ARNOLD: And one question I have, Mark, is so technically it applies to about half of the mortgages in the country because you control Fannie Mae and Freddie Mac, and they guarantee those loans. But for the other half – we’re talking millions of other mortgages – you’d expect the rest of the industry to follow suit and do something very similar.

CALABRIA: Yes. The same day we announced this, HUD, which manages the FHA, which represents a very large part of the mortgage market, announced that it would institute similar procedures. I know of a number of major banks – Wells Fargo, Bank of America – many others have already announced. And so we thought that one of the reasons we wanted to release something was that we thought that if we set certain parameters, then we could put in place standards that everyone could orient themselves to. And we really saw it. So I can’t say that one hundred percent of the mortgage market is covered right now, but I think it would be fair to say that over 90% of the mortgage market is covered right now.

GARCIA-NAVARRO: One question, though – if lenders don’t, can you or other regulators force them to?

CALABRIA: We can in terms of regulator – the lenders with whom we do business. So of course, no lender has the right to do business with Fannie and Freddie. If you don’t follow our guidelines, you’re not doing business. Lenders are therefore strongly encouraged to want to cooperate with Fannie and Freddie. And of course, at the end of the day, for the lender handling the loan, if they want to get paid at the end of the day, they’re going to cooperate.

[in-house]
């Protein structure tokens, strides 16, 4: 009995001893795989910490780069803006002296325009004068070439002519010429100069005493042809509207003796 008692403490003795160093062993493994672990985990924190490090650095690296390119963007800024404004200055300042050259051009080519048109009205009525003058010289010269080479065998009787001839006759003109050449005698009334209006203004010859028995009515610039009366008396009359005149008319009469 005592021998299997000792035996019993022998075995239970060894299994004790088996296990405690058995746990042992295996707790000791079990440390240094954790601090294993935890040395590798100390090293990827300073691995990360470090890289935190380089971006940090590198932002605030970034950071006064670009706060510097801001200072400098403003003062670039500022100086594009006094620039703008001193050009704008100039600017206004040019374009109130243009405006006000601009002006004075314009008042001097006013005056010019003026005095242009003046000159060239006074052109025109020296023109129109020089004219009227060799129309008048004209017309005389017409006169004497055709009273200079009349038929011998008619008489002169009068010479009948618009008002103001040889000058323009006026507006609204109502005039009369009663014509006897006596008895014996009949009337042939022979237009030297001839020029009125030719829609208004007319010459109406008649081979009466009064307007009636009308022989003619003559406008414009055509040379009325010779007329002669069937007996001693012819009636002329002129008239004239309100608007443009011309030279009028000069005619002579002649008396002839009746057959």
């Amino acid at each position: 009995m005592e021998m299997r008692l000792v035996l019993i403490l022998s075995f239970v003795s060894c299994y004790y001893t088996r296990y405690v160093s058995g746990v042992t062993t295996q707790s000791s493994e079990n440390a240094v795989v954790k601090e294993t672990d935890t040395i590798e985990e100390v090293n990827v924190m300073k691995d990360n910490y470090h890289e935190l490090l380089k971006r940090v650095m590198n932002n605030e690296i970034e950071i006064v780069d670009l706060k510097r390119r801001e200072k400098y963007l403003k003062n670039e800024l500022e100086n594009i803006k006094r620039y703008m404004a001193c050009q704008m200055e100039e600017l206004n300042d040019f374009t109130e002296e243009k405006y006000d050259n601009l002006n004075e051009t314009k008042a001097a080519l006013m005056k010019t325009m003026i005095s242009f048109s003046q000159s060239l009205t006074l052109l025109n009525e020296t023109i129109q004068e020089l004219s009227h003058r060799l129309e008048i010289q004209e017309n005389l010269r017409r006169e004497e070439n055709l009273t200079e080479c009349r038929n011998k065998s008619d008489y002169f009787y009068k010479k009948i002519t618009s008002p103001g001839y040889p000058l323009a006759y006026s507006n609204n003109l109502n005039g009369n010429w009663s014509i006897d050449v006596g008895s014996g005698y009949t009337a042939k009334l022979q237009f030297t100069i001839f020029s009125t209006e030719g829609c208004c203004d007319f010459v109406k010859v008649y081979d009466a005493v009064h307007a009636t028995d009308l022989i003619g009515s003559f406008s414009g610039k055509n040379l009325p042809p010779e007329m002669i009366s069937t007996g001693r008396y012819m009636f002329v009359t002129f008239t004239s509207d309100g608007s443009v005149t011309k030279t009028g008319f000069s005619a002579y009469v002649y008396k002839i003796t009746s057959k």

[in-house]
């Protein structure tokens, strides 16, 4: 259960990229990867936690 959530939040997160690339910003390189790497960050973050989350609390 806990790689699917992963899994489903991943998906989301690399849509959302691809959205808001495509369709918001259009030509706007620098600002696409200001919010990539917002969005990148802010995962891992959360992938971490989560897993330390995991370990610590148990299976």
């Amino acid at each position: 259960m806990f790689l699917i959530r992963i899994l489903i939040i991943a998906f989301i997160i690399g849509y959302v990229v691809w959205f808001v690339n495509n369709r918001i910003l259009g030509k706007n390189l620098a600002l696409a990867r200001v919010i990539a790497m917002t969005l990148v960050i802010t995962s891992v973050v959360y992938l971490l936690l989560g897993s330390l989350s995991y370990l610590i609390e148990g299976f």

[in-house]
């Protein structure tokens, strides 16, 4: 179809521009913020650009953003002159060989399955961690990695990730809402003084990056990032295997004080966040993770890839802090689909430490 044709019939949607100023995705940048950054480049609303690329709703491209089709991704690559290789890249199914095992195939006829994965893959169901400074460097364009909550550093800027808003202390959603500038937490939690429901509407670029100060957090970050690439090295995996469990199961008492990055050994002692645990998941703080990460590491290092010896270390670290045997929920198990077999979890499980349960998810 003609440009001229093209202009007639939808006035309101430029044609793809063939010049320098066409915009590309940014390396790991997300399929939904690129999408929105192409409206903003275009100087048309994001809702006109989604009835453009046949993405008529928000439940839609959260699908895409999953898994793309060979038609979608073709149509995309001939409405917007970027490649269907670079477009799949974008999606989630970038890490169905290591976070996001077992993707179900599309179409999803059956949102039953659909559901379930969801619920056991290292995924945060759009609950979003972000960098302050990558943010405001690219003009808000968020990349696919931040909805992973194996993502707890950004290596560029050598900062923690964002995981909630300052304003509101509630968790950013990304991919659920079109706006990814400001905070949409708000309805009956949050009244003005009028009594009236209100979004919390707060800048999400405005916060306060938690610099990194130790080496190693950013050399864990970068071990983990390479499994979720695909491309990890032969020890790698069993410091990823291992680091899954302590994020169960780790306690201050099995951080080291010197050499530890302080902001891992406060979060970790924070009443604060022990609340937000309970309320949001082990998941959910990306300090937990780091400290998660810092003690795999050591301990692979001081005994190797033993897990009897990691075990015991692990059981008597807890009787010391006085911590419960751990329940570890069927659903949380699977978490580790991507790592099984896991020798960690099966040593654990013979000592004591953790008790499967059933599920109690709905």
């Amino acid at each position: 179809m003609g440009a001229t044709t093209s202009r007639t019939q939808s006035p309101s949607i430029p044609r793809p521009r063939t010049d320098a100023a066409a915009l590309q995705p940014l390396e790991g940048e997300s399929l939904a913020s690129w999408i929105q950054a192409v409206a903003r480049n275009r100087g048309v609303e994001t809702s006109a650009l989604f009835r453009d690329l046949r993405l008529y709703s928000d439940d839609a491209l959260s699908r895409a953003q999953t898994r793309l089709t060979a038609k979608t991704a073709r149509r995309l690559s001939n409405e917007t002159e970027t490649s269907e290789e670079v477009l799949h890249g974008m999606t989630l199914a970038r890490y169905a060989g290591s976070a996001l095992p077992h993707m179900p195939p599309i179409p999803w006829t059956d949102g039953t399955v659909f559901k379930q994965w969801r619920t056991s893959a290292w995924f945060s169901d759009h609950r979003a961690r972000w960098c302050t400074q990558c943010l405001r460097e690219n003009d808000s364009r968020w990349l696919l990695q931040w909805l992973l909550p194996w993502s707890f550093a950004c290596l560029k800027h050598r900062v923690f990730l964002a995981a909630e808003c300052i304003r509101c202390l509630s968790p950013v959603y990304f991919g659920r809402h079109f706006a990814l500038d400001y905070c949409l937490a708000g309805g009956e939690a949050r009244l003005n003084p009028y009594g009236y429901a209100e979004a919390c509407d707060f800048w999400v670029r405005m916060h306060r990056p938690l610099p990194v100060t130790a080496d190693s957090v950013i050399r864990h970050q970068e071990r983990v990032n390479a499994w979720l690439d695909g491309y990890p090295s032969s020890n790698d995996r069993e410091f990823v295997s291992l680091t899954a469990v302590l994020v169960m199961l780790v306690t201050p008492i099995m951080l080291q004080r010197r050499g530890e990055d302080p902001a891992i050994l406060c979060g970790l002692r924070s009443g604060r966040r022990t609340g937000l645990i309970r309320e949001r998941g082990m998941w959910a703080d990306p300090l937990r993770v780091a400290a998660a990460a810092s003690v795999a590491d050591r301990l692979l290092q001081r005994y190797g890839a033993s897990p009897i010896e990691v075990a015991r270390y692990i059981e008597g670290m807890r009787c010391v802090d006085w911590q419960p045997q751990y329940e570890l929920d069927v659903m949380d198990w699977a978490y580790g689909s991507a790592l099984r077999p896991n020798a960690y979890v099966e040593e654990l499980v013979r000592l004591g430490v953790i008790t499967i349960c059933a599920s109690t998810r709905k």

They are therefore strongly encouraged to work with us on this subject. And so far we’ve only seen cooperation – I really want to stress that. We have also heard the same kinds of issues that everyone is facing. We have heard from lenders that their capacity is down by about 30%. Obviously, a large part of their staff works from home, teleworking …

GARCIA-NAVARRO: It means that people cannot pass; they have a hard time talking to their lenders.

CALABRIA: Absolutely. And so there are going to be bottlenecks, which is one of the reasons I would really like to urge listeners – if you don’t need immediate help, please don’t call because you will waste time and attention away from families who need help.

GARCIA-NAVARRO: Briefly, what are the requirements here? Do people need any documentation?

CALABRIA: So first of all, you can basically state your situation. You would say, I lost my job; I lost one hundred percent of my income. Over time, we want to make sure that if you get your job back, if you get UI, they’ll calculate that in – so over time we’ll have a new adjusted income payment.

But again, this is also important – keep in mind – because, as we talked about earlier, it will be tolerance. You will have to pay it back. But you’re really in a situation where if you can pay half, if you can pay third, you should try to go ahead and do it.

And I think before you talk to your maintenance worker, what you should do is write on a piece of paper, you know, what the drop in your income has been. Was it one hundred percent? Is it 50%? Calculate a payment. If you can tell, listen; I can do X, I think it will make the process a lot easier, a lot faster.